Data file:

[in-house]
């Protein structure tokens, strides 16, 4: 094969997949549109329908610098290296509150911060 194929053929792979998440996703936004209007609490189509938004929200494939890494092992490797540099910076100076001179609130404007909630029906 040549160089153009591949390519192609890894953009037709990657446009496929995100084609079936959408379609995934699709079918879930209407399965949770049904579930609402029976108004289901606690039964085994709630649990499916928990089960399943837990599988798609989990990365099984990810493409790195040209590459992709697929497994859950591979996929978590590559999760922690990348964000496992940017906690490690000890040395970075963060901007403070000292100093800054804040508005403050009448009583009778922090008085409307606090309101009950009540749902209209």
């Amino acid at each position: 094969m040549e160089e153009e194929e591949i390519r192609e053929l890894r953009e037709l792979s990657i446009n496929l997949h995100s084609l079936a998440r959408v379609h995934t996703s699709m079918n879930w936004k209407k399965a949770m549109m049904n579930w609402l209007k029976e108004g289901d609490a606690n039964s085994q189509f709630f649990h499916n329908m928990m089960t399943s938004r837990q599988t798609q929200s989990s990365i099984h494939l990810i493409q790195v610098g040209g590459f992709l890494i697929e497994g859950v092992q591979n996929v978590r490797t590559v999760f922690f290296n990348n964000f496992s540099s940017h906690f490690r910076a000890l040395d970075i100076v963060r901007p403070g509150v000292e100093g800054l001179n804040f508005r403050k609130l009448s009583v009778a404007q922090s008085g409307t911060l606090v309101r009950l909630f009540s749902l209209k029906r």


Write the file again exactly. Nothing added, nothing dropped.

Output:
[in-house]
């Protein structure tokens, strides 16, 4: 094969997949549109329908610098290296509150911060 194929053929792979998440996703936004209007609490189509938004929200494939890494092992490797540099910076100076001179609130404007909630029906 040549160089153009591949390519192609890894953009037709990657446009496929995100084609079936959408379609995934699709079918879930209407399965949770049904579930609402029976108004289901606690039964085994709630649990499916928990089960399943837990599988798609989990990365099984990810493409790195040209590459992709697929497994859950591979996929978590590559999760922690990348964000496992940017906690490690000890040395970075963060901007403070000292100093800054804040508005403050009448009583009778922090008085409307606090309101009950009540749902209209």
């Amino acid at each position: 094969m040549e160089e153009e194929e591949i390519r192609e053929l890894r953009e037709l792979s990657i446009n496929l997949h995100s084609l079936a998440r959408v379609h995934t996703s699709m079918n879930w936004k209407k399965a949770m549109m049904n579930w609402l209007k029976e108004g289901d609490a606690n039964s085994q189509f709630f649990h499916n329908m928990m089960t399943s938004r837990q599988t798609q929200s989990s990365i099984h494939l990810i493409q790195v610098g040209g590459f992709l890494i697929e497994g859950v092992q591979n996929v978590r490797t590559v999760f922690f290296n990348n964000f496992s540099s940017h906690f490690r910076a000890l040395d970075i100076v963060r901007p403070g509150v000292e100093g800054l001179n804040f508005r403050k609130l009448s009583v009778a404007q922090s008085g409307t911060l606090v309101r009950l909630f009540s749902l209209k029906r």